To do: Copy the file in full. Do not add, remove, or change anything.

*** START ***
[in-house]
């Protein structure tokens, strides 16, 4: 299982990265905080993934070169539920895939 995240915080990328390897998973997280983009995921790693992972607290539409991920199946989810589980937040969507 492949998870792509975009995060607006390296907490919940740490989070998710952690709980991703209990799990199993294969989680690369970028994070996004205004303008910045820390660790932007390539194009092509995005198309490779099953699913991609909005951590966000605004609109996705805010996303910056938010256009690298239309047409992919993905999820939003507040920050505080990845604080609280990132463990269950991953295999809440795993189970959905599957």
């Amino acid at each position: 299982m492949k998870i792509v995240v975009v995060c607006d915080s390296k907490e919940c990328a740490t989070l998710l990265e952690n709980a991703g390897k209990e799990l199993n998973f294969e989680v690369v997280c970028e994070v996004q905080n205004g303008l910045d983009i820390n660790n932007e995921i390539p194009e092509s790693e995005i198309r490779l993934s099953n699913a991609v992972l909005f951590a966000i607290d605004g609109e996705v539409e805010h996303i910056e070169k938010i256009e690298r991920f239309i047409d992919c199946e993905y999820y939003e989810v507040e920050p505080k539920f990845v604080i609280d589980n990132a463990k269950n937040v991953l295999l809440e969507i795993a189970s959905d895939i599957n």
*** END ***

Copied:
[in-house]
């Protein structure tokens, strides 16, 4: 299982990265905080993934070169539920895939 995240915080990328390897998973997280983009995921790693992972607290539409991920199946989810589980937040969507 492949998870792509975009995060607006390296907490919940740490989070998710952690709980991703209990799990199993294969989680690369970028994070996004205004303008910045820390660790932007390539194009092509995005198309490779099953699913991609909005951590966000605004609109996705805010996303910056938010256009690298239309047409992919993905999820939003507040920050505080990845604080609280990132463990269950991953295999809440795993189970959905599957």
């Amino acid at each position: 299982m492949k998870i792509v995240v975009v995060c607006d915080s390296k907490e919940c990328a740490t989070l998710l990265e952690n709980a991703g390897k209990e799990l199993n998973f294969e989680v690369v997280c970028e994070v996004q905080n205004g303008l910045d983009i820390n660790n932007e995921i390539p194009e092509s790693e995005i198309r490779l993934s099953n699913a991609v992972l909005f951590a966000i607290d605004g609109e996705v539409e805010h996303i910056e070169k938010i256009e690298r991920f239309i047409d992919c199946e993905y999820y939003e989810v507040e920050p505080k539920f990845v604080i609280d589980n990132a463990k269950n937040v991953l295999l809440e969507i795993a189970s959905d895939i599957n």